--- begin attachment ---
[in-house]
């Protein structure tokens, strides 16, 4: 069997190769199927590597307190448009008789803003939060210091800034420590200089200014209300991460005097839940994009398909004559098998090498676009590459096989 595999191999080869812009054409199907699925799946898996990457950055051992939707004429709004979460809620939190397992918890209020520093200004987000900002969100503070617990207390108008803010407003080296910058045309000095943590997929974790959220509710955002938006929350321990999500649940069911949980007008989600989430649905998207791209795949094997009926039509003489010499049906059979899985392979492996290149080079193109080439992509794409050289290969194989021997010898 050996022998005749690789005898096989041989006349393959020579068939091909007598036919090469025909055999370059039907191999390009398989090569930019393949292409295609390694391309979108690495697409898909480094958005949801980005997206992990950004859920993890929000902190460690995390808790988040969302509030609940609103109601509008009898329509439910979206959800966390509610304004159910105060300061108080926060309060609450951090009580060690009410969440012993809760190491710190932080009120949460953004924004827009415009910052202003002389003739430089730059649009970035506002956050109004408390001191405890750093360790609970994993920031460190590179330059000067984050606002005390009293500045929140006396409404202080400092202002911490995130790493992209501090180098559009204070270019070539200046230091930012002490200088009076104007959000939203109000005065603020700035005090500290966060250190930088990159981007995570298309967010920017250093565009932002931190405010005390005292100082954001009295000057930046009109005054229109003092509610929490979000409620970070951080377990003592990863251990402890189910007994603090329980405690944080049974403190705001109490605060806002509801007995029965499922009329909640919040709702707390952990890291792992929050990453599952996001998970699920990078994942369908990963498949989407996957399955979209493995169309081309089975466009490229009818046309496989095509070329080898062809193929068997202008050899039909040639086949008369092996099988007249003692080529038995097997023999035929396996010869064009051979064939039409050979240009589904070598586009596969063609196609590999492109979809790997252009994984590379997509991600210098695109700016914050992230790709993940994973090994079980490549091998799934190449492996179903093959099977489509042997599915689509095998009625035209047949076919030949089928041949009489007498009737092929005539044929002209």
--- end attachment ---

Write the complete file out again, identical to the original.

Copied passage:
[in-house]
């Protein structure tokens, strides 16, 4: 069997190769199927590597307190448009008789803003939060210091800034420590200089200014209300991460005097839940994009398909004559098998090498676009590459096989 595999191999080869812009054409199907699925799946898996990457950055051992939707004429709004979460809620939190397992918890209020520093200004987000900002969100503070617990207390108008803010407003080296910058045309000095943590997929974790959220509710955002938006929350321990999500649940069911949980007008989600989430649905998207791209795949094997009926039509003489010499049906059979899985392979492996290149080079193109080439992509794409050289290969194989021997010898 050996022998005749690789005898096989041989006349393959020579068939091909007598036919090469025909055999370059039907191999390009398989090569930019393949292409295609390694391309979108690495697409898909480094958005949801980005997206992990950004859920993890929000902190460690995390808790988040969302509030609940609103109601509008009898329509439910979206959800966390509610304004159910105060300061108080926060309060609450951090009580060690009410969440012993809760190491710190932080009120949460953004924004827009415009910052202003002389003739430089730059649009970035506002956050109004408390001191405890750093360790609970994993920031460190590179330059000067984050606002005390009293500045929140006396409404202080400092202002911490995130790493992209501090180098559009204070270019070539200046230091930012002490200088009076104007959000939203109000005065603020700035005090500290966060250190930088990159981007995570298309967010920017250093565009932002931190405010005390005292100082954001009295000057930046009109005054229109003092509610929490979000409620970070951080377990003592990863251990402890189910007994603090329980405690944080049974403190705001109490605060806002509801007995029965499922009329909640919040709702707390952990890291792992929050990453599952996001998970699920990078994942369908990963498949989407996957399955979209493995169309081309089975466009490229009818046309496989095509070329080898062809193929068997202008050899039909040639086949008369092996099988007249003692080529038995097997023999035929396996010869064009051979064939039409050979240009589904070598586009596969063609196609590999492109979809790997252009994984590379997509991600210098695109700016914050992230790709993940994973090994079980490549091998799934190449492996179903093959099977489509042997599915689509095998009625035209047949076919030949089928041949009489007498009737092929005539044929002209």